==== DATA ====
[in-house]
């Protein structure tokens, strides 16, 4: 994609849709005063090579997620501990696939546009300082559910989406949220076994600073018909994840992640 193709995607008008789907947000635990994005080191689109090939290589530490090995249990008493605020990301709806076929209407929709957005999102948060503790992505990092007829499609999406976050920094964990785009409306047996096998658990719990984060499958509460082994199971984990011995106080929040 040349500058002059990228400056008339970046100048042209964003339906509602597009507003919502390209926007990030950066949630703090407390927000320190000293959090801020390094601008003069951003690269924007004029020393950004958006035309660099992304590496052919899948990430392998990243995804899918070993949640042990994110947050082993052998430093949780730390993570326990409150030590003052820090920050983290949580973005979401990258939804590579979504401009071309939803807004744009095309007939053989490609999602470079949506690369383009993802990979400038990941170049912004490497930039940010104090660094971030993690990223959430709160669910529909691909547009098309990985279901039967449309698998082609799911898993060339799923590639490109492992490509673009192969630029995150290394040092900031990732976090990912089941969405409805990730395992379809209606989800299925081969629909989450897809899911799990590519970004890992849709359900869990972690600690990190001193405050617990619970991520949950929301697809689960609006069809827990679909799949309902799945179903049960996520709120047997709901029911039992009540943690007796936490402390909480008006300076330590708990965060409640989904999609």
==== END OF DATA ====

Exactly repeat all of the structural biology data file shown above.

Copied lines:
[in-house]
């Protein structure tokens, strides 16, 4: 994609849709005063090579997620501990696939546009300082559910989406949220076994600073018909994840992640 193709995607008008789907947000635990994005080191689109090939290589530490090995249990008493605020990301709806076929209407929709957005999102948060503790992505990092007829499609999406976050920094964990785009409306047996096998658990719990984060499958509460082994199971984990011995106080929040 040349500058002059990228400056008339970046100048042209964003339906509602597009507003919502390209926007990030950066949630703090407390927000320190000293959090801020390094601008003069951003690269924007004029020393950004958006035309660099992304590496052919899948990430392998990243995804899918070993949640042990994110947050082993052998430093949780730390993570326990409150030590003052820090920050983290949580973005979401990258939804590579979504401009071309939803807004744009095309007939053989490609999602470079949506690369383009993802990979400038990941170049912004490497930039940010104090660094971030993690990223959430709160669910529909691909547009098309990985279901039967449309698998082609799911898993060339799923590639490109492992490509673009192969630029995150290394040092900031990732976090990912089941969405409805990730395992379809209606989800299925081969629909989450897809899911799990590519970004890992849709359900869990972690600690990190001193405050617990619970991520949950929301697809689960609006069809827990679909799949309902799945179903049960996520709120047997709901029911039992009540943690007796936490402390909480008006300076330590708990965060409640989904999609």